A first galvano mirror 17 and a second galvano mirror 19 serve to vertically and horizontally change the direction of an optical axis (path) L3 of the coaxially aligned illumination light and both beams. In other words, the first galvano mirror 17 is rotated by driving of the first galvanometer 18 to change an inclination angle, thereby changing the direction of the optical axis L3 of the light and beams to be reflected, rightward and leftward. The light and beams reflected by the first galvano mirror 17 are further reflected by a second galvano mirror 19. This mirror 19 is similarly rotated by driving of a second galvanometer 20 to change an inclination angle, thereby changing the direction of the optical axis L3 of the light and beams to be reflected, upward and downward. In this way, the irradiation position of the light and beams can be moved or shifted in the two-dimensional, vertical and horizontal directions. This mechanism may be formed of a single mirror which can be inclined in the two-dimensional direction, instead of using two galvano mirrors as above. The mirror(s) are preferably motor-driven as above, which provides ease of use. Alternatively, it may be manual-operated.

The illumination light and the aiming beam reflected from the eye 50 is magnified by the ophthalmoscope lens 40 and allowed to travel along an optical axis (path) L5 while passing through a right and left splitting mirror 21, a protective filter 22, and an eyepiece lens 23, and enter the eyes 51. Thus, the operator can observe the eye 50. The mirror 21 splits the reflection light and beam from the eye 50 into two beams which come in the right and left eyes 51. The filter 22 blocks the treatment beam reflected from the eye 50 to protect the eyes 51 and also to prevent the entry of dirt into the scope unit 10.

The operation of the apparatus having the above structure will be explained below, referring to FIG. 4; a schematic block diagram of a control system. The operator mounts the binocular indirect ophthalmoscope 6 on his/her head and adjusts the light quantity of the lamp 11 with the push or touch of a switch 4 a on the control panel 4 and the light quantity of the laser source 32 with a switch 4 b on the control panel 4. Further, the operator sets an irradiation time (duration) of the treatment beam with a switch 4 c on the control panel 4 and output power of the treatment beam with a knob 4 b on the control panel 4. Thereafter, he/she holds the ophthalmoscope lens 40 in front of the eye 50 and adjusts a distance between the eye 50 and the binocular indirect ophthalmoscope 6 to a desired treatment distance while observing the eye 50 along the optical axis L5. The operator also makes alignment of the aiming beam from the laser source 32 to the treatment part of the fundus of the eye 50. For aligning the irradiation position of the aiming beam on the fundus to the treatment part, the operator who holds the ophthalmoscope 40 by one hand manipulates the movement command unit 8 by the other hand so that the irradiation position of the aiming beam on the fundus is moved vertically and horizontally for alignment. Specifically, when a trackball of the movement command unit 8 is rotated, a built-in encoder not shown generates a movement command signal for movement in X- and Y-directions to a control part 30. Based on the movement command signal, the control part 30 transmits a driving control signal to the first and second galvanometers 18 and 20 through the cable 5 to rotate individually, thereby directing the irradiation position of the aiming beam to the treatment part desired by the operator.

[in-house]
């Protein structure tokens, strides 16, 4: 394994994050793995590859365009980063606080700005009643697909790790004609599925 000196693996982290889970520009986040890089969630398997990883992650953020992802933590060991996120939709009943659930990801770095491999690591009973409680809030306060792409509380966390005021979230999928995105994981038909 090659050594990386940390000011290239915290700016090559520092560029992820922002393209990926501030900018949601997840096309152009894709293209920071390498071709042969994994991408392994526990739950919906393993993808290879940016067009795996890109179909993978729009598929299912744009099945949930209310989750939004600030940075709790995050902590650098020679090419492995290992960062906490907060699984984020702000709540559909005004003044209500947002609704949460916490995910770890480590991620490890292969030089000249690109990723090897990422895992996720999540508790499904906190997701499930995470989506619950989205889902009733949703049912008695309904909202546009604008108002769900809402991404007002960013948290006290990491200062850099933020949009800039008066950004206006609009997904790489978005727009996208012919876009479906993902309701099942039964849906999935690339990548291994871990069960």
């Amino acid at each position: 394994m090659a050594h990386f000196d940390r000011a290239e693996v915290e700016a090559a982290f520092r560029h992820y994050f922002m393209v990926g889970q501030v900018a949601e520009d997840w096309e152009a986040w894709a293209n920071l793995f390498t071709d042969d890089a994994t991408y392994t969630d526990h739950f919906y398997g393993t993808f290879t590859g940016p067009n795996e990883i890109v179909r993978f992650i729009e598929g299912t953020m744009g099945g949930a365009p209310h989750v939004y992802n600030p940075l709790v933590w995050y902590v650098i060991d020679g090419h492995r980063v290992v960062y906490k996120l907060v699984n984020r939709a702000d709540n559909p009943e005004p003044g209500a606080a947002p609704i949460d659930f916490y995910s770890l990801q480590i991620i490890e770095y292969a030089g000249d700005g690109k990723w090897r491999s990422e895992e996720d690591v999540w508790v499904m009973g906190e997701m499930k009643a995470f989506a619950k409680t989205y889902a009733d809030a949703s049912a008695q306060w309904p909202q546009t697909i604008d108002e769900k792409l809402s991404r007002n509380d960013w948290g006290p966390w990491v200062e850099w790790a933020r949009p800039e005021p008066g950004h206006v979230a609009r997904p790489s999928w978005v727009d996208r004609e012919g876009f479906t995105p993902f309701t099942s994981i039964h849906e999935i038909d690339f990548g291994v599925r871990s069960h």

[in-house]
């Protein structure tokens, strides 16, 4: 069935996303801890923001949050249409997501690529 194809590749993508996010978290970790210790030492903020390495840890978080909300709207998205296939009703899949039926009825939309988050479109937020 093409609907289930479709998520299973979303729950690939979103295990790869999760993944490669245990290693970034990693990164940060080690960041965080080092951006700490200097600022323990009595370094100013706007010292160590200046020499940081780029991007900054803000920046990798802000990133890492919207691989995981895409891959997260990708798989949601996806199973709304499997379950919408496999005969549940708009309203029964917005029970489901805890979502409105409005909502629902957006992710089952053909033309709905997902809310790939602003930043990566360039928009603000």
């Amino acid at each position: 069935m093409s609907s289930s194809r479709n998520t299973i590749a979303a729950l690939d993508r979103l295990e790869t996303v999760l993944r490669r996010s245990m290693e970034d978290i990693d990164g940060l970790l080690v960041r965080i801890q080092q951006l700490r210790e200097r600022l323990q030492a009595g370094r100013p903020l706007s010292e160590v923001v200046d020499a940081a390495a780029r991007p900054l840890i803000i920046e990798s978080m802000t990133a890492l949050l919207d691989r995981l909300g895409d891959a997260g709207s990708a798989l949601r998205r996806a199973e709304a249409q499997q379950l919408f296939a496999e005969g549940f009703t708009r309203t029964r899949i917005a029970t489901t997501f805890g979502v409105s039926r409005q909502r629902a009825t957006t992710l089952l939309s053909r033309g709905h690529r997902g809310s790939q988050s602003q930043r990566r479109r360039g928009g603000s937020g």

After completion of alignment of the aiming beam, the operator presses the footswitch 2 to emit the treatment beam. The treatment beam is irradiated to the same position as the irradiation position of the aiming beam through the optical fiber cable 3 and the optical system in the scope unit 10 of the binocular indirect ophthalmoscope. In this way, the treatment part can be treated by photocoagulation.

While the presently preferred embodiment of the present invention has been shown and described, it is to be understood that this disclosure is for the purpose of illustration and that various changes and modifications may be made without departing from the scope of the invention as set forth in the appended claims.

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Referenced by
Citing PatentFiling datePublication dateApplicantTitle
US8433117Nov 21, 2009Apr 30, 2013The United States Of America As Represented By The Secretary Of The ArmyComputer controlled system for laser energy delivery to the retina
US20110149589 *Jul 30, 2009Jun 23, 2011Ams Research CorporationOptical device having fluorocarbon polymer layer
Classifications
U.S. Classification351/221, 351/205, 351/211, 606/4
International ClassificationA61B18/18, G02B26/08, A61B18/20, A61B19/00, A61F9/01, A61F9/007, A61B3/10
Cooperative ClassificationA61B3/132, A61B3/12, A61F2009/00863, A61F9/00821, A61B2019/262, A61B2018/2095
European ClassificationA61F9/008C, A61B3/12
Legal Events
DateCodeEventDescription
Jul 2, 2014FPAYFee payment
Year of fee payment: 8
Jul 1, 2010FPAYFee payment
Year of fee payment: 4
Oct 8, 2004ASAssignment
Owner name: NIDEK CO., LTD., JAPAN
Free format text: ASSIGNMENT OF ASSIGNORS INTEREST;ASSIGNOR:ABE, HITOSHI;REEL/FRAME:015881/0899
Effective date: 20041004